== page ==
Groaning and pounding the train starts moving. About two viaducts, through an oak forest, past a waterfall. After that nothing grows except gorse, bracken and yellow-red grass. Sheep behind fences. Stones that look like sheep. Until the fog swallowed the train completely. From the speaker know the passengers what they can not recognize the windows. Stories of settlers and their homes, a chapel and the remains of the house in which the Bishop of Gloucester meditated 400 years ago. "Right below you can see Cwm Brwynog." The valley of the reeds. Right is a white nothingness. Moel Hebog, the hill of the hawk? Moel Cynghorion, the mountain of consultants where Llewelyn said to have designed his plan? Nothing but white nothing, while wind gusts schütteln.So the wagon goes to the mountain station, descriptions and stories, the images to hidden by misty vapor.

A boulder with magical powers
The plateau of Glyder Fach, where stones are as large as at Stonehenge. In the west the eIFL-solid, behind the sea. The rock wall of Clogwyn Du'r Arddu, steep and powerful. How? Where? Really? What you see: boulders as big as cars beside the tracks. Little later, three man-sized schemes. Two hikers seeking protection behind a rock. Is probably right that the speaker announced: that ur below the Clogwyn D'Arddu is a lump of rock is said to have magical powers. When two people stay there, it is said, one is a great poet, the other crazy. At the summit it rains horizontally. The hill station, a 2009 uninitiated colossus in granite and slate, which sounds like a lost spaceship, is supported by a steel frame. "So," jokes a passenger, "at least they can not be blown away."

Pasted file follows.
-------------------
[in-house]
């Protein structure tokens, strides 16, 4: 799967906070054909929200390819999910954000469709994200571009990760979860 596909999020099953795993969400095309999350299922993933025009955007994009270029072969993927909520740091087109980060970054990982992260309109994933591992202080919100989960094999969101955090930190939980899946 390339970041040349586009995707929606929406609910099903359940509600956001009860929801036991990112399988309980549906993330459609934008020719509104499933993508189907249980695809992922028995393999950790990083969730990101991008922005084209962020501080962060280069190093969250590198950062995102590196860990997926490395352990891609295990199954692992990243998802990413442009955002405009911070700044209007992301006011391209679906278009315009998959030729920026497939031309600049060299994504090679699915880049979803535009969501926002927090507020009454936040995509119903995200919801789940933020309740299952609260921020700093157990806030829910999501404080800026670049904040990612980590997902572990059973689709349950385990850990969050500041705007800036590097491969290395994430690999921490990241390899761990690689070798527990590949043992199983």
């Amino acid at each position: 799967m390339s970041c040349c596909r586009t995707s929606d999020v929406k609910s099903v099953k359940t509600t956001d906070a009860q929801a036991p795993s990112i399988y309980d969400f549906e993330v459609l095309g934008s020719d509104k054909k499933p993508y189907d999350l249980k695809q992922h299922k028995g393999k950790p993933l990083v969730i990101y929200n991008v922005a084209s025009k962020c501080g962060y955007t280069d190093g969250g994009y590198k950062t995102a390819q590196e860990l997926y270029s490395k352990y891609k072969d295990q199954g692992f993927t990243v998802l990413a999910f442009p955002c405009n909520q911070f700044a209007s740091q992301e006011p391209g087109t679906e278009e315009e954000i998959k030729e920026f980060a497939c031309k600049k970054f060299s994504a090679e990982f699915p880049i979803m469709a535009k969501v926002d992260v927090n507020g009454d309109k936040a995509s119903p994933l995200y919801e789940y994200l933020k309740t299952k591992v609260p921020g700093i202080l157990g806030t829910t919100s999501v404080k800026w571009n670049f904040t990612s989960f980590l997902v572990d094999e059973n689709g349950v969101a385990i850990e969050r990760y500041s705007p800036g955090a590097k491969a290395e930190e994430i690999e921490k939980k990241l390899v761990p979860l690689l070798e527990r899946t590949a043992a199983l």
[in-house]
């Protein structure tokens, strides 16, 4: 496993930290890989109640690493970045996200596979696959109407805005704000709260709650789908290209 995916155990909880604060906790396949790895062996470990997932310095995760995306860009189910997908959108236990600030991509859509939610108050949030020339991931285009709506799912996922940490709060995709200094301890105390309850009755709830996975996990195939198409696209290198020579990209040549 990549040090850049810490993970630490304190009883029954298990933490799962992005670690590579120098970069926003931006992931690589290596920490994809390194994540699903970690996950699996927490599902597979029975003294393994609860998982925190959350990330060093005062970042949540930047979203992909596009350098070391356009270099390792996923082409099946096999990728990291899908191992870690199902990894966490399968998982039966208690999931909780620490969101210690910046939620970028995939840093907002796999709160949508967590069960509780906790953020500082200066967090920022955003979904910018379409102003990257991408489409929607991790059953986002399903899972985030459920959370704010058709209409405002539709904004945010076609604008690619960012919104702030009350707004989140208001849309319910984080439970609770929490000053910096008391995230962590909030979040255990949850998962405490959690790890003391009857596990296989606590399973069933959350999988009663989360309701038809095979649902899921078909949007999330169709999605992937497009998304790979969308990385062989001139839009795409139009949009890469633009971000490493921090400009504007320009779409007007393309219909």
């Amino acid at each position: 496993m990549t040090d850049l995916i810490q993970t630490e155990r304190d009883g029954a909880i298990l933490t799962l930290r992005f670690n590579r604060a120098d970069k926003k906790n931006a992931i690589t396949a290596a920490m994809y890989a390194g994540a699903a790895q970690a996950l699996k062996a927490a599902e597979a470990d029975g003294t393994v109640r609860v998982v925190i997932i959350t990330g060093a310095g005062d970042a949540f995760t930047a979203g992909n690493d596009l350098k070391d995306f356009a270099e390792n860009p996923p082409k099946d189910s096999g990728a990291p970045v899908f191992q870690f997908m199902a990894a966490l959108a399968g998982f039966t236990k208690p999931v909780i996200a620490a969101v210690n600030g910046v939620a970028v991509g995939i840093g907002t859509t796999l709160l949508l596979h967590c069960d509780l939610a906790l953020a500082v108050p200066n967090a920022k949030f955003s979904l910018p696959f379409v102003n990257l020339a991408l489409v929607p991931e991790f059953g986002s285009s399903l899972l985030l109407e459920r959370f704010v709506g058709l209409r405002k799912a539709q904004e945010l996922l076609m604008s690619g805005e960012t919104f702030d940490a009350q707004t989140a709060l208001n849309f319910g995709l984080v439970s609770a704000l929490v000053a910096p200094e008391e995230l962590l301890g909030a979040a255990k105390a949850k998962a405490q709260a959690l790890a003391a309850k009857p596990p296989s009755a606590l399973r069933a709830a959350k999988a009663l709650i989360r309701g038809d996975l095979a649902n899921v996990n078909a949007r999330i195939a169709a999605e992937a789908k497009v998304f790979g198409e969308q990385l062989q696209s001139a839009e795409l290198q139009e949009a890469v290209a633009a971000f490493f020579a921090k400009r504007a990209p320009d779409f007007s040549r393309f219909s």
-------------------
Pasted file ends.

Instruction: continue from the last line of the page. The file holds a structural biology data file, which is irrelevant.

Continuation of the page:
Up to five meters of precipitation per year are registered on Snowdon. The weather can change in minutes. Four seasons in one hour. Thomas Pennant, a Welsh scholar, held in 1781 in "Journey to Snowdon" states: "An immense haze (...) was horrible the look down, he gave one the idea of ​​several dens, obscured by thick smoke." Neapolitan, who came in 1828, celebrated his ascent with champagne from a cow horn, noted, however, about the rise: "It was getting blacker and blacker (...) a coarse rain poured down on us." Cute the passage from Peter Sager's Guide published in 1985. Teller in the old top station, the Prince Charles called if their dilapidated state "the highest slum in Wales": "The waiter raved about the view in good weather I was glad to see my teacup.".

Thursday. The climb, finally walking on Snowdon. Mike Laing is a registered mountain guide. He grew up in the area, his first encounters with the mountain he made as a child, the school trips often lead to Snowdon. He now knows where every stone. Mike has chosen to climb the Llwybr Pyg, the Pyg Track, is sometimes called the Pig Track. Because he leads the Bwlchy-Moch, pass the pigs? Because one on him "pyg", ie tar, transported to copper mines? Or because of the Pen-y-Gwryd hotels, called among connoisseurs Pyg hotel? Everyone says something different. Just this: The Pyg Track is considered one of the most challenging climbs. 5.5 km to the summit, 723 meters, average walking time three hours.